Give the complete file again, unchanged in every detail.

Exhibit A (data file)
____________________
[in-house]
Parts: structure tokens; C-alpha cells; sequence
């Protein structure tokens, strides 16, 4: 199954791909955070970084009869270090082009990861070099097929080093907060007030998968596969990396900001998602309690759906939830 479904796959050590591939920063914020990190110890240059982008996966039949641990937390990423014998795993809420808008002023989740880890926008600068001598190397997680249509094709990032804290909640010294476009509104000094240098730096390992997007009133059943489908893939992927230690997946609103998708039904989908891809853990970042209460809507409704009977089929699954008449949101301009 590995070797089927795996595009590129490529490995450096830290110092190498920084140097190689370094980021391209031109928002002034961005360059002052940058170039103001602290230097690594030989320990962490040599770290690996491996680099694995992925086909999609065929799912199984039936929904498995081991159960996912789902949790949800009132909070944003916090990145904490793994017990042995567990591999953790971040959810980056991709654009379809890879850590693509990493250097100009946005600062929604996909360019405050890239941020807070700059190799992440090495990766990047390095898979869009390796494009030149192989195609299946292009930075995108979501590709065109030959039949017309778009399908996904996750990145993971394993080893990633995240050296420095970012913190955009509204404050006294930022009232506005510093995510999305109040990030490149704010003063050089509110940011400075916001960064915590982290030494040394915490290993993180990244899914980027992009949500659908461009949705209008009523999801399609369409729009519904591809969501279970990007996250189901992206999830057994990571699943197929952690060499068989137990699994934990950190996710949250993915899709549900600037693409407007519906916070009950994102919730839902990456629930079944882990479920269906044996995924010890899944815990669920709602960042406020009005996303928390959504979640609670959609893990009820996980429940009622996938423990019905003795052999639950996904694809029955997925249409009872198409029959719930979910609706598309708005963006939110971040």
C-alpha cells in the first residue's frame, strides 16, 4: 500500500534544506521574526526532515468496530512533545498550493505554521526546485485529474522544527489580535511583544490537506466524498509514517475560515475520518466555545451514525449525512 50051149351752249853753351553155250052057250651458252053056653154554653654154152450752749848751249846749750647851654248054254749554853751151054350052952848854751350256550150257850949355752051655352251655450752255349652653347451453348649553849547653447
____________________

[in-house]
Parts: structure tokens; C-alpha cells; sequence
């Protein structure tokens, strides 16, 4: 199954791909955070970084009869270090082009990861070099097929080093907060007030998968596969990396900001998602309690759906939830 479904796959050590591939920063914020990190110890240059982008996966039949641990937390990423014998795993809420808008002023989740880890926008600068001598190397997680249509094709990032804290909640010294476009509104000094240098730096390992997007009133059943489908893939992927230690997946609103998708039904989908891809853990970042209460809507409704009977089929699954008449949101301009 590995070797089927795996595009590129490529490995450096830290110092190498920084140097190689370094980021391209031109928002002034961005360059002052940058170039103001602290230097690594030989320990962490040599770290690996491996680099694995992925086909999609065929799912199984039936929904498995081991159960996912789902949790949800009132909070944003916090990145904490793994017990042995567990591999953790971040959810980056991709654009379809890879850590693509990493250097100009946005600062929604996909360019405050890239941020807070700059190799992440090495990766990047390095898979869009390796494009030149192989195609299946292009930075995108979501590709065109030959039949017309778009399908996904996750990145993971394993080893990633995240050296420095970012913190955009509204404050006294930022009232506005510093995510999305109040990030490149704010003063050089509110940011400075916001960064915590982290030494040394915490290993993180990244899914980027992009949500659908461009949705209008009523999801399609369409729009519904591809969501279970990007996250189901992206999830057994990571699943197929952690060499068989137990699994934990950190996710949250993915899709549900600037693409407007519906916070009950994102919730839902990456629930079944882990479920269906044996995924010890899944815990669920709602960042406020009005996303928390959504979640609670959609893990009820996980429940009622996938423990019905003795052999639950996904694809029955997925249409009872198409029959719930979910609706598309708005963006939110971040």
C-alpha cells in the first residue's frame, strides 16, 4: 500500500534544506521574526526532515468496530512533545498550493505554521526546485485529474522544527489580535511583544490537506466524498509514517475560515475520518466555545451514525449525512 50051149351752249853753351553155250052057250651458252053056653154554653654154152450752749848751249846749750647851654248054254749554853751151054350052952848854751350256550150257850949355752051655352251655450752255349652653347451453348649553849547653447